As I’m working through the Bible writing a kind of running commentary on it as I go, I continually encounter depths of the material I hadn’t encountered before. One such place is the Samson narrative–one of my favorite stories in the entire Bible. The following is an extended version of one of the notes I put in my running commentary:
In Judges 15:3, having discovered his wife was given to someone else, Samson notes that “this time” he has the right to take vengeance. What does this mean? Is Samson saying that he has a right ‘this time’ as opposed to last (when he took vengeance because of the Philistines getting the answer to his riddle through his wife)? Or does he mean that he has a right ‘this time’ in addition to the last time?
Added dimension: In 14:19 when he strikes down 30 Philistines he does so in the power of the Spirit of the LORD. Further dimension: 14:4 speaks of how the LORD was seeking to confront the Philistines.
It seems to me this must imply that God, in sovereignty, is guiding the events towards an end God desires. Given this, we may be tempted to say Samson’s right is indeed a right to vengeance–a divinely given one. But it is possible God is also using this (clearly) sinful man in spite of the sinfulness of his behavior, including his desire for vengeance (which belongs to God alone).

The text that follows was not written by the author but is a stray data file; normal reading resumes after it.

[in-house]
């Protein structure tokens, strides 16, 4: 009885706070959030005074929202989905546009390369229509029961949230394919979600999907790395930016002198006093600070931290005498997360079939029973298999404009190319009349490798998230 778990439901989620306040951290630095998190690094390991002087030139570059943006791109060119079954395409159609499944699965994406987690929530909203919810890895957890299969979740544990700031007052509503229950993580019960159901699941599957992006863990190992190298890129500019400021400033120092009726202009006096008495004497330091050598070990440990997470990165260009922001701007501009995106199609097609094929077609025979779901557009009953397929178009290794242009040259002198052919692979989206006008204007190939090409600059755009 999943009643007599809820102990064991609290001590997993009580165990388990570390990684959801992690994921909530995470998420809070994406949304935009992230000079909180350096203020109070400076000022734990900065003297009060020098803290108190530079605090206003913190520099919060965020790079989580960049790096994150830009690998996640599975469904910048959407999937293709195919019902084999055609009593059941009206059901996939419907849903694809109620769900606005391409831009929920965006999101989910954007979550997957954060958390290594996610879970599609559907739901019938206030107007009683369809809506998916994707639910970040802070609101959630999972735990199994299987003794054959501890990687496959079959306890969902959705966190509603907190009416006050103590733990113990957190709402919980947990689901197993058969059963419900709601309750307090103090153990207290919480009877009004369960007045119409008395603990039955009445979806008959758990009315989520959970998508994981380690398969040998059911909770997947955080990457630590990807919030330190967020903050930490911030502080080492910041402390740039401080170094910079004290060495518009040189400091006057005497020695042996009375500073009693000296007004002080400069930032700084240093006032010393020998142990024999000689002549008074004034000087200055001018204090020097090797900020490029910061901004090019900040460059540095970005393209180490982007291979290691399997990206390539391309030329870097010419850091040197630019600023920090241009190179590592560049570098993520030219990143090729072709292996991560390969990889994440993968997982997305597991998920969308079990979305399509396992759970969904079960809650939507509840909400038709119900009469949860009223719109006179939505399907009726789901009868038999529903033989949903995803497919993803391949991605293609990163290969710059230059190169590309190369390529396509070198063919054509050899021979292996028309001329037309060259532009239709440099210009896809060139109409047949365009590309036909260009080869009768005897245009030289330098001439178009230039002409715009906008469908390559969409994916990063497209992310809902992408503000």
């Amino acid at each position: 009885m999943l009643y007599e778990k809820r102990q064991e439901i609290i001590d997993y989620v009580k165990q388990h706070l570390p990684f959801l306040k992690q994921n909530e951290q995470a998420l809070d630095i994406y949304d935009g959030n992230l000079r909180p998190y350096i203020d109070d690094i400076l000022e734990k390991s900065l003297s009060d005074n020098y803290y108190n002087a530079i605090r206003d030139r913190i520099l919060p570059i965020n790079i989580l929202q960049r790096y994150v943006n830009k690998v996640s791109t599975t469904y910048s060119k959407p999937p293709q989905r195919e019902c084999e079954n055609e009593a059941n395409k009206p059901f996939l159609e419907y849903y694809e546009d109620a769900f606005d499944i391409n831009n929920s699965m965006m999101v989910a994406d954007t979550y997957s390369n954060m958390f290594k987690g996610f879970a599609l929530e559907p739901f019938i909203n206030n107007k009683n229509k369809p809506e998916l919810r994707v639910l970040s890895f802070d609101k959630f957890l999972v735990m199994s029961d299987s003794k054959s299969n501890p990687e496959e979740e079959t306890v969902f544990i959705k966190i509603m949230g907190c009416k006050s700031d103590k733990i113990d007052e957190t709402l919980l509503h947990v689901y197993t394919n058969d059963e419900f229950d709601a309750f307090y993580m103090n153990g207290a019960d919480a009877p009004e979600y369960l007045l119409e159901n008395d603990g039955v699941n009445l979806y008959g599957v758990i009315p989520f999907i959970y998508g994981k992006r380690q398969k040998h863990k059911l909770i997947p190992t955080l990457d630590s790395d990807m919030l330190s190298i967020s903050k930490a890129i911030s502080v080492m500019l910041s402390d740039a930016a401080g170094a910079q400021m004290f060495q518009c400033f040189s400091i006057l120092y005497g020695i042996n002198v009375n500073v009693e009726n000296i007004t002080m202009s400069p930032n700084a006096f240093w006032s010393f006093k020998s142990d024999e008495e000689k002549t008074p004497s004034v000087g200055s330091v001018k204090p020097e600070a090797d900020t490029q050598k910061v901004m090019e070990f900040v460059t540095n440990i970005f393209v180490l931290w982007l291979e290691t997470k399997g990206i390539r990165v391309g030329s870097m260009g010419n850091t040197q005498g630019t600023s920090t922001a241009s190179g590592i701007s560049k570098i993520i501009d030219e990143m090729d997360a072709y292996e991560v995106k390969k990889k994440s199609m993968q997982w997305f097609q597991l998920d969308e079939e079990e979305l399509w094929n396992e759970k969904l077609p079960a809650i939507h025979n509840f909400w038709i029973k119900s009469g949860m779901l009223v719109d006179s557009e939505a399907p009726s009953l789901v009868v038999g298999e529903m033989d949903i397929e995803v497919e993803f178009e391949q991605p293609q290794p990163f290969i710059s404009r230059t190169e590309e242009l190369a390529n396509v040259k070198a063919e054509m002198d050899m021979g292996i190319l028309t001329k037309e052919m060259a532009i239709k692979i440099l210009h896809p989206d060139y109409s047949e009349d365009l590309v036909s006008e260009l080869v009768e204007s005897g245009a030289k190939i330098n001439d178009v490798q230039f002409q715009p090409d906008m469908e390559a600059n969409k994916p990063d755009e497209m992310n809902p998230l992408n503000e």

Which interpretation do you think is correct? Why?
Hi, J.W.! I have concluded (and may have commented here before) that God worked God’s will in spite of Samson, every time. If Samson hadn’t known he was set apart before birth to be a nazirite, he’d have some grounds to justify himself (maybe) – but as we’ll see in chapter 16, he knows his God-given identity and just spurns it every chance he gets. So I wouldn’t take any comments Samson makes about a right to vengenace as gospel (so to speak). If the narrator were telling us “Samson had a right to vengeance, and it was good in the Lord’s sight” or some thing, that would be more of an exegetical thorn. But, as it is, we just have Samson’s claim to a right that may or may not exist (and I think the latter).
Also, of course, we have to read the OT in light of the NT, where — as you point out — God reveals that God’s people are to leave room for the wrath of God (Romans 12), “turn the other cheek” (Matthew), etc. While I try not to be too quick to “read away” what one portion of Scripture says with another, in this case, it seems that a right to vengeance is at odds with God’s revealed will. There may be divinely countenanced vendettas in Scripture (none are springing to mind – but probably in all the conquest materials, etc), but this wouldn’t be one of them. Still, God can and does use anything humans can do, even when we royally foul things up!
The second interpretation is correct, in my opinion, because Samson is an awful man and it’s a terrible story anyway. 🙂
I currently hold to the second interpretation